## Friday, July 22, 2011

### "Speed Of Gravity Is 9.8 m/s^2"

OK, if you think I was nitpicking when I criticized the use of the phrase "rate of speed", you'll have an aneurysm with this one! So look away now! :)

I was driving into work this morning, and I happen to be listening to a local station here - 93.9 Lite FM (I know, it makes me sound kinda lame!). Still, the show Valentine in the Morning can be quite funny at times when they discuss certain topics. But this morning, following up on their geography quiz, they had a science quiz with a set of questions related to science. One of the questions that was asked was "What is the speed of gravity?"

Immediately, the host of the show (Valentine) answered "9.8 m/s^2!" And he was deemed by the person asking the question to be CORRECT!

Now, I think I don't need to explain why this is NOT correct, do I? I do? Oh brother!

1. Just looking at the units alone, one can tell something isn't kosher. Speed (and velocity) has units of length/time. The units given "m/s^2" is length/time^2, which is acceleration.

2. 9.8 m/s^2 is the acceleration due to gravity at Earth's sea level. It's a value at a specific location. It means that it isn't a constant, and certainly changes when one is elsewhere. g is different at higher elevation, and even more different on the surface of the moon.

3. As far as we know (and this has yet to be explicitly verified experimentally), the "speed of gravity" is equal to the speed of light. If sun suddenly disappears, we'll now about it not instantaneously, but at the same time that our sky goes dark a few minutes later.

The issue here isn't that the answer is wrong. More importantly, is that while people remember certain information, the CONTEXT of what they remember can be faulty. Facts are useless if they dangle in mid-air and without understanding what they mean and how they are used. Seeing something like this kinda let me to believe that there's a lot more people who think that speed of gravity is 9/8 m/s^2. Could this be that this is another example where what you say (or teach) is not what they understand?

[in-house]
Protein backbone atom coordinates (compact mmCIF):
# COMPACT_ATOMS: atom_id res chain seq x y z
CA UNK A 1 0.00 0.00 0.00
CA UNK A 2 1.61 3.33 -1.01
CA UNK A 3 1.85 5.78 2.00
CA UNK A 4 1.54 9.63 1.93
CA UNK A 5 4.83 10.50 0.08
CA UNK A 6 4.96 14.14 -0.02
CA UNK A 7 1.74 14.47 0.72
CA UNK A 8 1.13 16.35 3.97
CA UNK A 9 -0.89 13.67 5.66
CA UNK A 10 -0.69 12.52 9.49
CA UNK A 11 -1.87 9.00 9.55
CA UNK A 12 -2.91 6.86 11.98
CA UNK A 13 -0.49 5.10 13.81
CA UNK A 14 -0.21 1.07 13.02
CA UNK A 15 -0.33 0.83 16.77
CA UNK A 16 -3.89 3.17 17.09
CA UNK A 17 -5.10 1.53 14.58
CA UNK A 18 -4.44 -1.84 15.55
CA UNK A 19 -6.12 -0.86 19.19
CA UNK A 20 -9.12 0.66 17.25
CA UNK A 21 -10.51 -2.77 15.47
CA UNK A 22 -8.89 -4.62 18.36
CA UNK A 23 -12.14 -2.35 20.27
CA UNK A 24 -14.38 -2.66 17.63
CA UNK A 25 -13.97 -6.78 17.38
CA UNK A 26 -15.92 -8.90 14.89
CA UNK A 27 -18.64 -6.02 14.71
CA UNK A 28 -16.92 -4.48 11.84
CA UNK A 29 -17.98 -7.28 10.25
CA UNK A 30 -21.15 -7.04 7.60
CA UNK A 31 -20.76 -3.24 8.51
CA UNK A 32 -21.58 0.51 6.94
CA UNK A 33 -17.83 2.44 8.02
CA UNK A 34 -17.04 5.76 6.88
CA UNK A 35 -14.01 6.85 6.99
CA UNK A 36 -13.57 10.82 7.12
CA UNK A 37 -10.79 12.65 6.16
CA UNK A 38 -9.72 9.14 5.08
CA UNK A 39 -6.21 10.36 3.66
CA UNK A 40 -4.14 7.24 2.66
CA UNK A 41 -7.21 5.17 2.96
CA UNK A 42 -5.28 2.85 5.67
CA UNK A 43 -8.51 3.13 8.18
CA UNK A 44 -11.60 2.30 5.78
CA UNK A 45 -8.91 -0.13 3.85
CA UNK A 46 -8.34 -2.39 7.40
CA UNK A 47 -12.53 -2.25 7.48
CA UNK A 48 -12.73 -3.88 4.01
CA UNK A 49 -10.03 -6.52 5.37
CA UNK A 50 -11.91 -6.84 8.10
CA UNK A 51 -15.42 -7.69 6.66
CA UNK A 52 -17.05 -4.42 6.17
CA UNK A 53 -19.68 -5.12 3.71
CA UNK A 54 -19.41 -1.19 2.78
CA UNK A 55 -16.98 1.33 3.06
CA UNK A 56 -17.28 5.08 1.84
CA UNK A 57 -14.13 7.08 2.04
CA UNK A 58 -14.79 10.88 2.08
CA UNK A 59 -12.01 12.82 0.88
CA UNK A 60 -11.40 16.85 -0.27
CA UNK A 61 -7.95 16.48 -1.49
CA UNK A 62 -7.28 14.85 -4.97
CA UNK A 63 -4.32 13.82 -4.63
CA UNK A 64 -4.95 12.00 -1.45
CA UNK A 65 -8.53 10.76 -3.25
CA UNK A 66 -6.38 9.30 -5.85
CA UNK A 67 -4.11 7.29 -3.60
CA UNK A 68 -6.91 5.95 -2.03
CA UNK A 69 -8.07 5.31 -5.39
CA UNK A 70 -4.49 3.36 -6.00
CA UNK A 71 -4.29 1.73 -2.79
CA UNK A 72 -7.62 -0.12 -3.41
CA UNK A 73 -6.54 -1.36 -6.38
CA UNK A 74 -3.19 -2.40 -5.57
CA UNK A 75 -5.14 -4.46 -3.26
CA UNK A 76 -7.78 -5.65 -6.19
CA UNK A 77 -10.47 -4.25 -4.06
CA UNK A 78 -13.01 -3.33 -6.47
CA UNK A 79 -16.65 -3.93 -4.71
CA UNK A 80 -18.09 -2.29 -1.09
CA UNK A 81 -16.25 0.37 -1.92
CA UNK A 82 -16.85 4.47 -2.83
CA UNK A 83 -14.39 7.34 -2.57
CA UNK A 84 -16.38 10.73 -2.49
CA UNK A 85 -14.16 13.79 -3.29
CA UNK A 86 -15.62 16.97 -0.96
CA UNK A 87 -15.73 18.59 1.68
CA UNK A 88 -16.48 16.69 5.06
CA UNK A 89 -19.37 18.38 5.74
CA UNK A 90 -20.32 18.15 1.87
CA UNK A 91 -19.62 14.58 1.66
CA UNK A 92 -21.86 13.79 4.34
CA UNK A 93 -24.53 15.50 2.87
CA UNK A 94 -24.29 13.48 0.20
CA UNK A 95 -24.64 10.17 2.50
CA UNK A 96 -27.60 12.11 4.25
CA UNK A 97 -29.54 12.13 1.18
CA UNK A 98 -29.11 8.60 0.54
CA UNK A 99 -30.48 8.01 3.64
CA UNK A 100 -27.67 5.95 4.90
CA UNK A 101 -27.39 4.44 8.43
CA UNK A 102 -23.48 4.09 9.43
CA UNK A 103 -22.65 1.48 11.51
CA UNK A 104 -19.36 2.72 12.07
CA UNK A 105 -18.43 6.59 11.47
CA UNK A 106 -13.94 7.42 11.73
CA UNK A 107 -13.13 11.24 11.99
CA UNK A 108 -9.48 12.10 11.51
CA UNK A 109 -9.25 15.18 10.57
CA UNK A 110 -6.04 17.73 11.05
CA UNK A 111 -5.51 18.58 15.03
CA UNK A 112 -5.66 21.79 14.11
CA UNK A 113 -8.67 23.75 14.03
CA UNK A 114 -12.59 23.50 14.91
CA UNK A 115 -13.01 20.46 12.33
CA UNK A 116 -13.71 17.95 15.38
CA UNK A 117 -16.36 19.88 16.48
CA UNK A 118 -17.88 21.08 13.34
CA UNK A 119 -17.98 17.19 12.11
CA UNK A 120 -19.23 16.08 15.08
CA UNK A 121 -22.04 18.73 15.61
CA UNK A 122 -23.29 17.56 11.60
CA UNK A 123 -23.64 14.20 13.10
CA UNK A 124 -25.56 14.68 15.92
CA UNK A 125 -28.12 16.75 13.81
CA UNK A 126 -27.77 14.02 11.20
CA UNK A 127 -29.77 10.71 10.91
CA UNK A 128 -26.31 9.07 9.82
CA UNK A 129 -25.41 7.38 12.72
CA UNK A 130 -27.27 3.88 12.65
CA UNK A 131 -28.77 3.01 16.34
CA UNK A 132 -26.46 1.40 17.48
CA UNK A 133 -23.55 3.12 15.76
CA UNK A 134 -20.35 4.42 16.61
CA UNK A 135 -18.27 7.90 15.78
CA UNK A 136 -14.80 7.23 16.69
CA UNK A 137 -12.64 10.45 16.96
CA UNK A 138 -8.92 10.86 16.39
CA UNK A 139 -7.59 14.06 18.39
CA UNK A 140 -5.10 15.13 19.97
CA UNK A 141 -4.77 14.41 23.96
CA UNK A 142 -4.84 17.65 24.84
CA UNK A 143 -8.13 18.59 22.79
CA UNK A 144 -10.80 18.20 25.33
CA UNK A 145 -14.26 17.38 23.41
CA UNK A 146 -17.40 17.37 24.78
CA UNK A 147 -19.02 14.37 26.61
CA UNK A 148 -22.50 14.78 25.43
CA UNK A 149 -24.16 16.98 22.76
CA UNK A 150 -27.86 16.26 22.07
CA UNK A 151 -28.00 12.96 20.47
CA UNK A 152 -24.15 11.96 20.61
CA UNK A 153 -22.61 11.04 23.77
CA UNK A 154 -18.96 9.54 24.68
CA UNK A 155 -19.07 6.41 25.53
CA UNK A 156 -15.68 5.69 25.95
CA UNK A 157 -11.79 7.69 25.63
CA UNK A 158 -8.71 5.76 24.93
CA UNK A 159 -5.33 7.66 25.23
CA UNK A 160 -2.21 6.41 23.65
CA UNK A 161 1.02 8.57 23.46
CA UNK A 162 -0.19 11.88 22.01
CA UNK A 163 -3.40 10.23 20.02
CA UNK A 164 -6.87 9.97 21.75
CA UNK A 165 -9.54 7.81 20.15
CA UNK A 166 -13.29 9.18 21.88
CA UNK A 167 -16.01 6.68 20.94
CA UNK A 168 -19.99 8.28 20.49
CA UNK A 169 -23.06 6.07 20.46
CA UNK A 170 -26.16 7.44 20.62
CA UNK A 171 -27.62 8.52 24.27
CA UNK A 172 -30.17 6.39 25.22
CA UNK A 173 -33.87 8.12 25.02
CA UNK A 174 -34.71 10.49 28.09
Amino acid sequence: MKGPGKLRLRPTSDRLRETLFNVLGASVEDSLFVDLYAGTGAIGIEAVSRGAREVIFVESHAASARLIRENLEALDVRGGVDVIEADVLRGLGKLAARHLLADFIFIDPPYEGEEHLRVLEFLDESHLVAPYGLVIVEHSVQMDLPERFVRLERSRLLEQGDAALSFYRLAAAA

Zz.

IngridJ said...

That´s the big question in education: How do we know what our students learn? By explaining and discussing in different ways? By asking more open questions så the students must explain the central point? But we can never know, can we?
I quote what you ended with in another post: "As we can see here, what goes in does not necessarily be the same thing that sticks and stays in".

Kris said...

As a layman I enjoy reading your blog and learn alot. The one thing from school that stuck with me is that there is no such thing as a dumb question. Let's see how dumb a question this might be. I'm going to ask about the speed of gravity.

Why is it thought to be 'speed of light' and not instantaneous? Imagine an empty region of space with a planet (or station or ship) 30 light minutes away. In the middle of the space a white dwarf suddenly appears. The viewers would not see the light of this star until 30 minutes later. But wouldn't the surrounding space warp immediately due to the star's mass and wouldn't that gravity be felt by the viewers before they see the star?

If this is dumb, please be kind. ;-D Thanks for a great blog and insights!

ZapperZ said...

But the question is, why would such disturbance traveled "instantaneously", even it it is a matter of space-time fluctuating?

There are initial indications that gravity travels at around c. See here:

http://physicsworld.com/cws/article/news/16644

While more confirmation is needed, even if we allow for a large degree of uncertainty, it definitely ruled out anything "instantaneous" here.

Zz.